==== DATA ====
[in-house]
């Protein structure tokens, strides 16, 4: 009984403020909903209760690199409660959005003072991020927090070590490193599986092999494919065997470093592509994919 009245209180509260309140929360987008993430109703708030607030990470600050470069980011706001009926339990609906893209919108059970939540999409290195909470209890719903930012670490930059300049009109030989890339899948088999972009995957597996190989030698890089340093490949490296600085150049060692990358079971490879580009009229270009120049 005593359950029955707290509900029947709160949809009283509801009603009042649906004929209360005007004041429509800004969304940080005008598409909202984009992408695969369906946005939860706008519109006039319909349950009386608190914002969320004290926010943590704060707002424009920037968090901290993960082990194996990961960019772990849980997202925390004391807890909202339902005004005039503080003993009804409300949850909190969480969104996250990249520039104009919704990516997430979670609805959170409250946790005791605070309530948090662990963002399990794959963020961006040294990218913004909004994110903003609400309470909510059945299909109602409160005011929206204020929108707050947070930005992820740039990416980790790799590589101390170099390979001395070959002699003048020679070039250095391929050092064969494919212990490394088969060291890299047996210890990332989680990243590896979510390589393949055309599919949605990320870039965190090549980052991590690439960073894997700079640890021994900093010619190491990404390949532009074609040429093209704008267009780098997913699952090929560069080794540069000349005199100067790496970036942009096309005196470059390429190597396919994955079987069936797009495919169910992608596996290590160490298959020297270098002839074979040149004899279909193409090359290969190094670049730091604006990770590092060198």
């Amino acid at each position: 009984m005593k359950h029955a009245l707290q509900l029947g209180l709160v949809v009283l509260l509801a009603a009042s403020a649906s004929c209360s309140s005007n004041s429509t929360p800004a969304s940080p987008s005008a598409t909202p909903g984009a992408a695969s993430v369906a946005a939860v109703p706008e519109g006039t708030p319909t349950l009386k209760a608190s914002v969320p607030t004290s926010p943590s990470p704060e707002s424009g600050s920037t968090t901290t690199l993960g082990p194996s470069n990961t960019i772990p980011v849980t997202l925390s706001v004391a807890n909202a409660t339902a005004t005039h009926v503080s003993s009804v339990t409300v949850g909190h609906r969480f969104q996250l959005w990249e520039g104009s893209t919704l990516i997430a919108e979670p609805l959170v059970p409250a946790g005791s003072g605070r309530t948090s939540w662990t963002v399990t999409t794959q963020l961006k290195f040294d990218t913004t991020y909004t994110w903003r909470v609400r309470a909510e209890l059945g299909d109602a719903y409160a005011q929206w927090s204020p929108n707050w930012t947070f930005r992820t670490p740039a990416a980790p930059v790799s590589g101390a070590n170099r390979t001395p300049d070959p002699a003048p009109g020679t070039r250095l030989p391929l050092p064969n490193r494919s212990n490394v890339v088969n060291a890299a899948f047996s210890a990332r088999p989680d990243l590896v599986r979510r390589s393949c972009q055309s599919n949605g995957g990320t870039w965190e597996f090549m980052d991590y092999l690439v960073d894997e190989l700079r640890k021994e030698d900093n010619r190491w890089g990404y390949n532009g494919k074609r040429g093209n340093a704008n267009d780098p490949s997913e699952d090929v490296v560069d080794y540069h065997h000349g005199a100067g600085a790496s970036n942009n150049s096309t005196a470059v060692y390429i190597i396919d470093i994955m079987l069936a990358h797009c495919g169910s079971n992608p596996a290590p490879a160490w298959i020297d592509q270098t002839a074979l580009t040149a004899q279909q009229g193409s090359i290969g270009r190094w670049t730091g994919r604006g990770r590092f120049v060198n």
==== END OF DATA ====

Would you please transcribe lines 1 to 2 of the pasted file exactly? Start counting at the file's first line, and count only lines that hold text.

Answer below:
[in-house]
């Protein structure tokens, strides 16, 4: 009984403020909903209760690199409660959005003072991020927090070590490193599986092999494919065997470093592509994919 009245209180509260309140929360987008993430109703708030607030990470600050470069980011706001009926339990609906893209919108059970939540999409290195909470209890719903930012670490930059300049009109030989890339899948088999972009995957597996190989030698890089340093490949490296600085150049060692990358079971490879580009009229270009120049 005593359950029955707290509900029947709160949809009283509801009603009042649906004929209360005007004041429509800004969304940080005008598409909202984009992408695969369906946005939860706008519109006039319909349950009386608190914002969320004290926010943590704060707002424009920037968090901290993960082990194996990961960019772990849980997202925390004391807890909202339902005004005039503080003993009804409300949850909190969480969104996250990249520039104009919704990516997430979670609805959170409250946790005791605070309530948090662990963002399990794959963020961006040294990218913004909004994110903003609400309470909510059945299909109602409160005011929206204020929108707050947070930005992820740039990416980790790799590589101390170099390979001395070959002699003048020679070039250095391929050092064969494919212990490394088969060291890299047996210890990332989680990243590896979510390589393949055309599919949605990320870039965190090549980052991590690439960073894997700079640890021994900093010619190491990404390949532009074609040429093209704008267009780098997913699952090929560069080794540069000349005199100067790496970036942009096309005196470059390429190597396919994955079987069936797009495919169910992608596996290590160490298959020297270098002839074979040149004899279909193409090359290969190094670049730091604006990770590092060198």